“Palm Springs” is a Hulu-exclusive film that was directed by Max Barbakow and stars Andy Samberg and Cristin Milioti. The film is about Sarah, the maid of honor at her sister’s wedding, getting trapped in a time loop with another man at the wedding Nyles, and the pair’s adventure through living the same day over and over again.
Have there been a whole lot of time loop movies dating back to “Groundhog Day”? Absolutely. And if anyone should be sick of those type of movies, it is the guy who sat through one of them for 24 hours straight on two separate occasions, but I had a whole lot of optimism about this one in particular after viewing the trailer and hearing that Hulu paid a Sundance record $22 million for the rights to it.
That optimism ended up being warranted. “Palm Springs” manages to take a tired concept and breathe a whole bunch of life into it, thanks in large part to its two leads. Samberg and Milioti are both superb in this movie, bringing loads of energy and charm, both individually and as a pair.
Samberg specifically impressed the hell out of me, utilizing his typical humor but into a role that asked much more from him than usual, and I think he stepped up to the plate in a big way. Milioti is someone I only know from her brief stints in “Black Mirror,” “How I Met Your Mother” and “The Wolf of Wall Street,” but she is excellent here, both with her comedic talent but with showing the true harsh realities of having to relive the same day over and over.
Past Samberg and Milioti, the movie benefits greatly from the supporting role of J.K. Simmons, who is just fantastic as Roy. His character brings such a key extra element to the film, and Simmons does a great job at bringing him to life.
Andy Siara, who makes his feature film debut as a screenwriter, puts together a tremendous script here, perfectly balancing the comedy with some needed dramatics from time to time, while also bringing in a meta sort of humor that fits the characters perfectly. The comedy is a major plus to the movie, but it is not the only thing the film has, and both sides are thanks to how Siara wrote the dialogue.
Siara’s script goes excellently with Barbakow’s direction, in which he is also making his full-length debut. What a debut it is, with Barbakow showing a lot of maturity early on in how to correctly develop characters and move the story along without forcing anything, and to do so while always making it entertaining.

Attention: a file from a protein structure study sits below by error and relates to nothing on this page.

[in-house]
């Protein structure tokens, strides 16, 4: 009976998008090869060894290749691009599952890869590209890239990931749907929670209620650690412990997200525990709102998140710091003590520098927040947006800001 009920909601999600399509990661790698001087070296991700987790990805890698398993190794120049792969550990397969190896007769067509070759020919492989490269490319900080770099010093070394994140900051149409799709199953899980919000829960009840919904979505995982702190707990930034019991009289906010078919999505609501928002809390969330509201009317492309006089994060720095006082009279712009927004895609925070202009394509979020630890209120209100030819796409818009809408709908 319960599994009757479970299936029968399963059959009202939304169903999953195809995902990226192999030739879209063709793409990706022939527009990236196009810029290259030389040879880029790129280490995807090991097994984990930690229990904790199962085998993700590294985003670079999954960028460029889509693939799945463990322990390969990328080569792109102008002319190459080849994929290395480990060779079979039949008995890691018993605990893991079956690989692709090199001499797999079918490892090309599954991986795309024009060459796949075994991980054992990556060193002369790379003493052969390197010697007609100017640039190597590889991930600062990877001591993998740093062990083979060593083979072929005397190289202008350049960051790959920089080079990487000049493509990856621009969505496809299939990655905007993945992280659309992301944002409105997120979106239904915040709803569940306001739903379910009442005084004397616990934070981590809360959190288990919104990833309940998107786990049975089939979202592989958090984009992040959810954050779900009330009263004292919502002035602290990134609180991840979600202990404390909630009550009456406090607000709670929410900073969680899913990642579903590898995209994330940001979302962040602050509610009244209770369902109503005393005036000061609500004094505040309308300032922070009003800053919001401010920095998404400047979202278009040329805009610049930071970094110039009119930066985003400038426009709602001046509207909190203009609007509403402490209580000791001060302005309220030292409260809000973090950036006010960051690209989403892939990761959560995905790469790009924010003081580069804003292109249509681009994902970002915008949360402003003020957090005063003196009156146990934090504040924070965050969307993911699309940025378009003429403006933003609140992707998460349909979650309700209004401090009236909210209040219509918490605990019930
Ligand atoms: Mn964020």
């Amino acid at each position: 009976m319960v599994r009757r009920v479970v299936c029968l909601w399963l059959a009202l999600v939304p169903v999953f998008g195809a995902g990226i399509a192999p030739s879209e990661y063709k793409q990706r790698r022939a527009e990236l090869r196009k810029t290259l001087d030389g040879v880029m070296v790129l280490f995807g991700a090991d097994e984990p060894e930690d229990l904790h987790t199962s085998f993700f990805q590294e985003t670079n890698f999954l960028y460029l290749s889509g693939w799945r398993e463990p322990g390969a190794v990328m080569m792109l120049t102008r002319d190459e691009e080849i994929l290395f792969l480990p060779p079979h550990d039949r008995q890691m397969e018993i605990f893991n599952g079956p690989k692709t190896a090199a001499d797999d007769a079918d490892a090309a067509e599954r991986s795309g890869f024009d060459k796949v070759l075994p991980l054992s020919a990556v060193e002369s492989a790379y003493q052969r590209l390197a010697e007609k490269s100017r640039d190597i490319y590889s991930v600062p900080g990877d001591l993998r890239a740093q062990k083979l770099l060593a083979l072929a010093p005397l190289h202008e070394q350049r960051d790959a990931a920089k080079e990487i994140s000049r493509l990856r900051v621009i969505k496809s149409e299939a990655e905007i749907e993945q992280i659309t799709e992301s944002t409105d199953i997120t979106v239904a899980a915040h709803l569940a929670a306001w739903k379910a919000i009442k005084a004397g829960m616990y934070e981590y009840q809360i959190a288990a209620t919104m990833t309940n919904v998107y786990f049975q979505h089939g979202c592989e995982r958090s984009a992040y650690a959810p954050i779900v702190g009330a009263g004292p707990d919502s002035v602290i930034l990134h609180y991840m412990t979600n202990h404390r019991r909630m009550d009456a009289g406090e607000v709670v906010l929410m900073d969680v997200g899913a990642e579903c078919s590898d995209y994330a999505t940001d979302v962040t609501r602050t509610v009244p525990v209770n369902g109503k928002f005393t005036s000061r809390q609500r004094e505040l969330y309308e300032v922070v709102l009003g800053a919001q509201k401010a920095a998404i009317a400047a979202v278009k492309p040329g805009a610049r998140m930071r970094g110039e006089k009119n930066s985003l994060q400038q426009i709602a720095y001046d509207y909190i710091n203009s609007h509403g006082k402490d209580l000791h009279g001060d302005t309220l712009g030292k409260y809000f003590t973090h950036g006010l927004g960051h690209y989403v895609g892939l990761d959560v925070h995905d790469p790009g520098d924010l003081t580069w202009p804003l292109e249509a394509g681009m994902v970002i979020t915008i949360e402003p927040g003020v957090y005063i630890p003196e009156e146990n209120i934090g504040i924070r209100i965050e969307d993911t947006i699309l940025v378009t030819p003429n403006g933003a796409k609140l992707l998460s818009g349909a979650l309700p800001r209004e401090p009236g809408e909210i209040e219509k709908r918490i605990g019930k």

Quyen Tran’s cinematography is also great in how he uses the desert and the extremes with the colors, and some of her shots were just stunning, and were especially surprising to see in a comedy that didn’t necessarily need them, but absolutely benefitted from them.
What impressed me the most was how little “Palm Springs” ever felt stale considering the movies that have tried to hit on this same concept. “Groundhog Day” is a classic, sure, but this movie feels different in so many ways to that and simply borrows on ideas while expanding and, in a lot of ways, adds much more to it in ways I did not necessarily expect.
The only real negative is that the movie leaves a lot of unanswered questions, many of which are likely intentional. It is a time loop movie, so of course there are going to be these questions, but the film also feels more rooted in science than almost any of its type before it, so the questions I have feel more answerable than usual, which made it just a bit more frustrating when the movie ended without some solutions.
Speaking of science, I’m no scientist, and I would tend to think it is a difficult task to try to explain anything involving a time loop. The film mostly does a good job, but I did find some of the third act to be a bit less exciting than the rest of the movie because of some of these decisions.
“Palm Springs” is a blast of a time that benefits from strong direction and writing, especially for a pair making their debuts, while also being helped along brilliantly by Samberg, Milioti and Simmons. There was no reason to think another time loop movie needed to exist, but this film changed my mind on that quickly, and was just so much fun to watch thanks to a refreshing new feel on an old, previously fatigued genre.